A key feature of the new Lola is that it utilizes symmetrical tires (i.e. the fronts and rears are the same size), playing into Dyson’s partnership with Dunlop, which was looking to advance its symmetrical tire program. But what nobody figured on was taking delivery of a new car little more than a week before the Mobile 1 Twelve Hours of Sebring … and coming to grips with its idiosyncrasies without the benefit of preseason testing.
Although a week-and-a-half of all-nighters and a virtually untroubled 12-hour run produced an ALMS P1 win, there was no underestimating the challenges of the ALMS season to come as Dyson competed with a Muscle Milk team running its tried and true (and fast) HPD ARX-03a which suffered a fueling problem at Sebring while leading the class.
Indeed, the Muscle Milk team set the pattern for the season when it loped home some 43s clear of the Dyson and Smith at Long Beach. Then things got even more challenging when Lola announced it was entering into “financial administration” – a British financial euphemism that translates into “filing for bankruptcy” in American-ese. No matter the language, the net result was that Dyson Racing was more or less left on its own – sans factory support – to proceed with development of the B12/60.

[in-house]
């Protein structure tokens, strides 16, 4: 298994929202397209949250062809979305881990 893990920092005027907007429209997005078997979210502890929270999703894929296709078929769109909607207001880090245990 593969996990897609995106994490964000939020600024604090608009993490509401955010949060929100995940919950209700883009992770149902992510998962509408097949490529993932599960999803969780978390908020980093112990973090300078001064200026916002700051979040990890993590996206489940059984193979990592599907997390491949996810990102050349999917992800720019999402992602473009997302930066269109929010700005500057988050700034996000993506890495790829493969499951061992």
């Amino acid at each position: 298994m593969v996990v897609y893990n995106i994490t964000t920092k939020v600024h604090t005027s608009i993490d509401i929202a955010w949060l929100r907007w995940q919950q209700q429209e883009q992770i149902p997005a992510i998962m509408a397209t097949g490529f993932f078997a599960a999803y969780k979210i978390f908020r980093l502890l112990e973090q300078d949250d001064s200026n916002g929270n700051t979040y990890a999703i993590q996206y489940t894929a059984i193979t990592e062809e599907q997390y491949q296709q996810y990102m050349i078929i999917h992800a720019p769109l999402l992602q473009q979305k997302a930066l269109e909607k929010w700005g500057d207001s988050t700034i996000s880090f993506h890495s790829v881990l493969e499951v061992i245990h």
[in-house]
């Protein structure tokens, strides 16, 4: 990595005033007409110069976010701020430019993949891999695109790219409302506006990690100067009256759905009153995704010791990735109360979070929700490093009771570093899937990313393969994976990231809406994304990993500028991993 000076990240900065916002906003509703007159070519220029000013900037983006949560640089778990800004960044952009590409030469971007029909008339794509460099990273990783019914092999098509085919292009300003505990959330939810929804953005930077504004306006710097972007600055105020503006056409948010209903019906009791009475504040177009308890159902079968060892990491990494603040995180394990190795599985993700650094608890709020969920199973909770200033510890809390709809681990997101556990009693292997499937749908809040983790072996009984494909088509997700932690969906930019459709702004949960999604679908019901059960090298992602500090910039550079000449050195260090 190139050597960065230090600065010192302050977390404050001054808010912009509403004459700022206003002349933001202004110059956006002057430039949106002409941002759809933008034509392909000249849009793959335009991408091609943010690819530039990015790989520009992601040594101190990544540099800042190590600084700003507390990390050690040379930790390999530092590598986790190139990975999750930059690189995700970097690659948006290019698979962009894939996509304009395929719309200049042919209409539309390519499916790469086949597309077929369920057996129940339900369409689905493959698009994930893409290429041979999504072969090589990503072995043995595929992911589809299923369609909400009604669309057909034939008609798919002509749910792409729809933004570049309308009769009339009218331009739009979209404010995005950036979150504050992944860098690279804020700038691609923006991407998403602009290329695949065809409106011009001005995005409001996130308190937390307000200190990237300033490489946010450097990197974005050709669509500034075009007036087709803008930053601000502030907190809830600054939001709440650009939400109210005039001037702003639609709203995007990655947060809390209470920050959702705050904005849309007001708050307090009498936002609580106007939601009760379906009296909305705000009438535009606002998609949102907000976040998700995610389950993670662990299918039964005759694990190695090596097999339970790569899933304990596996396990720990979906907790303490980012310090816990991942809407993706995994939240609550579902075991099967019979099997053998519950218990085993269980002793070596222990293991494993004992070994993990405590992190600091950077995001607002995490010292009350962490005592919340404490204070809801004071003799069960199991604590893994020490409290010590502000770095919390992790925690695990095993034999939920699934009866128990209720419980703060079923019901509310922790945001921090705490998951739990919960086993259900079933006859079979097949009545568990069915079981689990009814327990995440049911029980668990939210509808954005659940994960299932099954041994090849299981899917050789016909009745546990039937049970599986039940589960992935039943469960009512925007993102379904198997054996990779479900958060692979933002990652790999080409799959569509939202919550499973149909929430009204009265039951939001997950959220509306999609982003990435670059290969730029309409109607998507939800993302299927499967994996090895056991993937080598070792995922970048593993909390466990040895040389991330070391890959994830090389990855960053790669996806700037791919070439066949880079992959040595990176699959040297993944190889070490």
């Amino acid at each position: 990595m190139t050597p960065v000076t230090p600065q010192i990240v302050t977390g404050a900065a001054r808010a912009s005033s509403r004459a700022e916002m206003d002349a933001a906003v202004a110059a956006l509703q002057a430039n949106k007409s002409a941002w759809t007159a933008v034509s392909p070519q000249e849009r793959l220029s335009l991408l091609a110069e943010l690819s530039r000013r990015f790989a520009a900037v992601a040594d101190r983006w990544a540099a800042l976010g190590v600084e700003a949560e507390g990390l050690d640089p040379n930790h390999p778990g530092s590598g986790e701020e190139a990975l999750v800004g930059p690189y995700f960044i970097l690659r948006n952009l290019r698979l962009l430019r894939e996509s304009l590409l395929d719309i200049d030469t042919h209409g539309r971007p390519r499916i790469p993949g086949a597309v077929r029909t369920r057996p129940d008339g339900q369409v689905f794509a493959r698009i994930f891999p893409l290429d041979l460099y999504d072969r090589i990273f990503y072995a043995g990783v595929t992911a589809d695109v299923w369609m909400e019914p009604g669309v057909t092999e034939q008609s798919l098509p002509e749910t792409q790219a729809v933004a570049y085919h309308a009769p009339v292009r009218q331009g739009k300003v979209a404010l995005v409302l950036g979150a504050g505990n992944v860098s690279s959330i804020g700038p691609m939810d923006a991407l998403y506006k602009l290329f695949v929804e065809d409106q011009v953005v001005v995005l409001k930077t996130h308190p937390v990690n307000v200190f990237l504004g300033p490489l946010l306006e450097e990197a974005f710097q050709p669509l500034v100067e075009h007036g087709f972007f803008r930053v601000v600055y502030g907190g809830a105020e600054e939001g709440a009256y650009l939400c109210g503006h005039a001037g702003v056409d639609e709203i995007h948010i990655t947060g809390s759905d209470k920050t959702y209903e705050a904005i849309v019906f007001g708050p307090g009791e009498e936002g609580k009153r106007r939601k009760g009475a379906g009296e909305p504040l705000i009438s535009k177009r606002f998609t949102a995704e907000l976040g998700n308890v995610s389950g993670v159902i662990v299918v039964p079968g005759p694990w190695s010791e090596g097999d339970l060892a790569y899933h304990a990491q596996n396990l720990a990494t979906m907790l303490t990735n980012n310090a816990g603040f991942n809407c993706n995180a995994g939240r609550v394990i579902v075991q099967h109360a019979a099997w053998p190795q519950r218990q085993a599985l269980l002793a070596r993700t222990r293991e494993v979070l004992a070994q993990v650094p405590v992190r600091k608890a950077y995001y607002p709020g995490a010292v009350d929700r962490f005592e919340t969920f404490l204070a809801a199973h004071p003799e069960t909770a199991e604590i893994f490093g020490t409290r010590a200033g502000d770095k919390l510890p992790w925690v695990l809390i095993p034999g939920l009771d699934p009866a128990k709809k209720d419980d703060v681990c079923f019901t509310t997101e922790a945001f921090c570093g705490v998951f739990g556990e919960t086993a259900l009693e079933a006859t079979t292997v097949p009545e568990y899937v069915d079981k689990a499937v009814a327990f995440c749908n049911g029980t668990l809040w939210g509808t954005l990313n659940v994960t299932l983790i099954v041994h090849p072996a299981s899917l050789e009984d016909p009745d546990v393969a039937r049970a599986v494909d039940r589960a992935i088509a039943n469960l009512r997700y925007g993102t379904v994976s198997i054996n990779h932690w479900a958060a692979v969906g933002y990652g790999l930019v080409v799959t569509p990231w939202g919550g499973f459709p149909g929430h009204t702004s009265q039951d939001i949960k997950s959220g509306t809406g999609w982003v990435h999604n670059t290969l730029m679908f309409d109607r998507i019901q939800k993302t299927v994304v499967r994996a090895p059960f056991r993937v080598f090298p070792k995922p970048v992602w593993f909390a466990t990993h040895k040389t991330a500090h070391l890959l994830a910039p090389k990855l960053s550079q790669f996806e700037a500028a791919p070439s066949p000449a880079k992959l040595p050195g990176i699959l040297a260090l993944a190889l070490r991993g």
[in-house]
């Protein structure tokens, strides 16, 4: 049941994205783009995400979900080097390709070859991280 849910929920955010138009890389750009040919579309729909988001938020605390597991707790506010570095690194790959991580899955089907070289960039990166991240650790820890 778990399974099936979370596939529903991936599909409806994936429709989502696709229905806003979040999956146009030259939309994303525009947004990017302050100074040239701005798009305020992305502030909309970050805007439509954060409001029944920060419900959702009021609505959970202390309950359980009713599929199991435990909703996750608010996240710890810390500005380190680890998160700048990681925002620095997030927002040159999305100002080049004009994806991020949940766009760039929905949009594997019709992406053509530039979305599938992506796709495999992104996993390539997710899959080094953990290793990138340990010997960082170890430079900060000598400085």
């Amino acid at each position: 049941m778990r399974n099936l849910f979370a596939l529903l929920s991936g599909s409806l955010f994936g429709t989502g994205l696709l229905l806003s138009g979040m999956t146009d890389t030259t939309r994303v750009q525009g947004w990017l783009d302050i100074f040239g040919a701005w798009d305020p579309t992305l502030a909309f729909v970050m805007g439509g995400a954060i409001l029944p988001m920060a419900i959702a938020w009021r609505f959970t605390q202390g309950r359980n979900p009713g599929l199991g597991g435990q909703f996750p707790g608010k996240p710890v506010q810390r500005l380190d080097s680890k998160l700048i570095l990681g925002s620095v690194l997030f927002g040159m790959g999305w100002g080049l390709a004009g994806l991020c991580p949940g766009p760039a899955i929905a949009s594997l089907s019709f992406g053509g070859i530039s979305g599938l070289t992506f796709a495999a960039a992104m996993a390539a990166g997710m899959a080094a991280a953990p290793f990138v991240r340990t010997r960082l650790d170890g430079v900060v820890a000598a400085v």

"The Lola situation was very unfortunate,” says Dyson. “When we committed to this package, the last thing we expected was for that company to implode the way it did. Thankfully, as a team we have been able to transcend a situation that was entirely outside of our control. We still have many friends and a great supplier base in this industry, and we have been able to push forward with our development program and secure ample spares, despite the headaches created by Lola.
“Thankfully, our Mazda-AER engine is so good, so reliable that we’ve had zero powertrain issues,” he continues. “All of our work has been isolated to optimizing the chassis and developing the tires which are a departure, conceptually, from what we’ve had in the past.